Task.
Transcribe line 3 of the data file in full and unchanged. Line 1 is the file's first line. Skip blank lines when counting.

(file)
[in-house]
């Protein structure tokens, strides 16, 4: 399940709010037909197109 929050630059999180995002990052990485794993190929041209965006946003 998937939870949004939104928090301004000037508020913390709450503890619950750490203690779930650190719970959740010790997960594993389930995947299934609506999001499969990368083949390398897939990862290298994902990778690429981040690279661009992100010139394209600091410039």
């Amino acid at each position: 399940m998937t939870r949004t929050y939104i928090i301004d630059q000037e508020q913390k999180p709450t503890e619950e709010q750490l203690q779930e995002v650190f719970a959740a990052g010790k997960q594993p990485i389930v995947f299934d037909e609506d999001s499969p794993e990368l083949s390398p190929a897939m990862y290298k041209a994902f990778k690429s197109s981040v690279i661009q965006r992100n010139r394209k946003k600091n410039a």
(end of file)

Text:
């Amino acid at each position: 399940m998937t939870r949004t929050y939104i928090i301004d630059q000037e508020q913390k999180p709450t503890e619950e709010q750490l203690q779930e995002v650190f719970a959740a990052g010790k997960q594993p990485i389930v995947f299934d037909e609506d999001s499969p794993e990368l083949s390398p190929a897939m990862y290298k041209a994902f990778k690429s197109s981040v690279i661009q965006r992100n010139r394209k946003k600091n410039a």